The prevalence of melanocortin-4 receptor gene mutations in Slovak obese children and adolescents

Emil Polák, Eva Vitáriušová, Peter Celec, Zuzana Pribilincová 3 , Ľudmila Košťálová 3 , Anna Hlavatá 3 , László Kovács 3  and Ľudevít Kádaši
  • 1 Faculty of Natural Sciences, Department of Molecular Biology, Comenius University, Bratislava, Slovakia
  • 2 Institute of Molecular Physiology and Genetics, Slovak Academy of Science, Bratislava, Slovakia
  • 3 Faculty of Medicine, 2nd Department of Paediatrics, Comenius University, University Children’s Hospital, Bratislava, Slovakia
  • 4 Institute of Molecular Biomedicine, Comenius University, Bratislava, Slovakia
  • 5 Center for Molecular Medicine, Slovak Academy of Science, Bratislava, Slovakia
Emil Polák, Eva Vitáriušová, Peter Celec, Zuzana Pribilincová, Ľudmila Košťálová, Anna Hlavatá, László Kovács and Ľudevít Kádaši


Melanocortin-4 receptor (MC4R) deficiency is the most frequent monogenic form of obesity. The contribution of MC4R mutations to the Slovak population has not been investigated as yet. We screened the coding sequence of the MC4R gene in a cohort of 210 Slovak obese children and adolescents. We identified four different mutations in four patients, giving a mutation detection rate of 0.95%. Of these, three were missense mutations previously identified and characterized by other research groups (p.R7C, p.S127L and p. R305W, respectively). One was a novel nonsense mutation p.W174* detected in a severely obese 7-year-old boy. This mutation was further analyzed in family segregation analysis and exhibited variable penetrance. Two known amino acid polymorphisms (p.V103I and p.I251L) were also identified in seven subjects of our cohort group. We also performed multifactorial statistical analysis to determine the influence of genotypes on standard biochemical blood markers. No significant influence was observed in carriers of DNA variants on tested parameters. We conclude that rare heterozygous MC4R mutations contribute to the onset of obesity only in a few cases in the Slovak population.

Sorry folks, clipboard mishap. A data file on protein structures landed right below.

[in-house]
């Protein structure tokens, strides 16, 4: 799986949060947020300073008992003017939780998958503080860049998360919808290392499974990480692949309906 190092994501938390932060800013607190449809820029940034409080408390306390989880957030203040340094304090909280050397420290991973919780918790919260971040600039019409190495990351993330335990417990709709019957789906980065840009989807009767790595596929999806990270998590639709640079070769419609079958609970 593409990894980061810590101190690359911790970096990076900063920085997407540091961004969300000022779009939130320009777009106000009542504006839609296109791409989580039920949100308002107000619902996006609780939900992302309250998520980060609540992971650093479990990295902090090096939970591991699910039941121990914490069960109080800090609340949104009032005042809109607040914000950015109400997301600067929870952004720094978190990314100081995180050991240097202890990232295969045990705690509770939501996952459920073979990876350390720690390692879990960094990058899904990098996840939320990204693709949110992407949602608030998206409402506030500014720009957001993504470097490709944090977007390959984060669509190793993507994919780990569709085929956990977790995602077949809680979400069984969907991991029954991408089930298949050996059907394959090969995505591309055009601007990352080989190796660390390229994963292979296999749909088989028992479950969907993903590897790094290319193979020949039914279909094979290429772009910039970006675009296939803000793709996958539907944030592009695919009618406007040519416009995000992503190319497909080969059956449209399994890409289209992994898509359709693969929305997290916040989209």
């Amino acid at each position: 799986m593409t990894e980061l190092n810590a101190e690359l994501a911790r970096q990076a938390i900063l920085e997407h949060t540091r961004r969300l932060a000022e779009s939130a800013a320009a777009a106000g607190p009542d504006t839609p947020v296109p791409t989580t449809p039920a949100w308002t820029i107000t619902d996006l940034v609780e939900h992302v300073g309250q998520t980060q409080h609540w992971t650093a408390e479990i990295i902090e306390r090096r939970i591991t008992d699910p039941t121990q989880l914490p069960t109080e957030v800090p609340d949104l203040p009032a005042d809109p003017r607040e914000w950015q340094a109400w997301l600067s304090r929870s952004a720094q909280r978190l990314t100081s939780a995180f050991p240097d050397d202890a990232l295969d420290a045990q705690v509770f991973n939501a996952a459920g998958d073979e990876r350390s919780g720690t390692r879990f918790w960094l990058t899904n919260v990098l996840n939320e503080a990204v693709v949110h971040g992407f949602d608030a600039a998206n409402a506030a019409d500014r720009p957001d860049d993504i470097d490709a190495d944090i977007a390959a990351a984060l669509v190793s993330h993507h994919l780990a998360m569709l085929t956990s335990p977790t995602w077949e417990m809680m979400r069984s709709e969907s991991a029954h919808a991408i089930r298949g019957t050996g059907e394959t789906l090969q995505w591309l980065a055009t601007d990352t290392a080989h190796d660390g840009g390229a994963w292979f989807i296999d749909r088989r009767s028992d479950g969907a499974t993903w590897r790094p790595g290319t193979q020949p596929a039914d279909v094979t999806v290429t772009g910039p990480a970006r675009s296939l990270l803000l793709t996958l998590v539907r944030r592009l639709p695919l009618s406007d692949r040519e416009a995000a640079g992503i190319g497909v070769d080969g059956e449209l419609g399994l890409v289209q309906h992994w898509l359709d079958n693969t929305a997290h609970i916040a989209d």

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The Journal of Pediatric Endocrinology and Metabolism (JPEM) is the only international journal dedicated exclusively to endocrinology in the neonatal, pediatric and adolescent age groups, and publishes the results of clinical investigations in pediatric endocrinology and basic research. JPEM publishes Review Articles, Original Research, Case Reports, Short Communications and Letters to the Editor.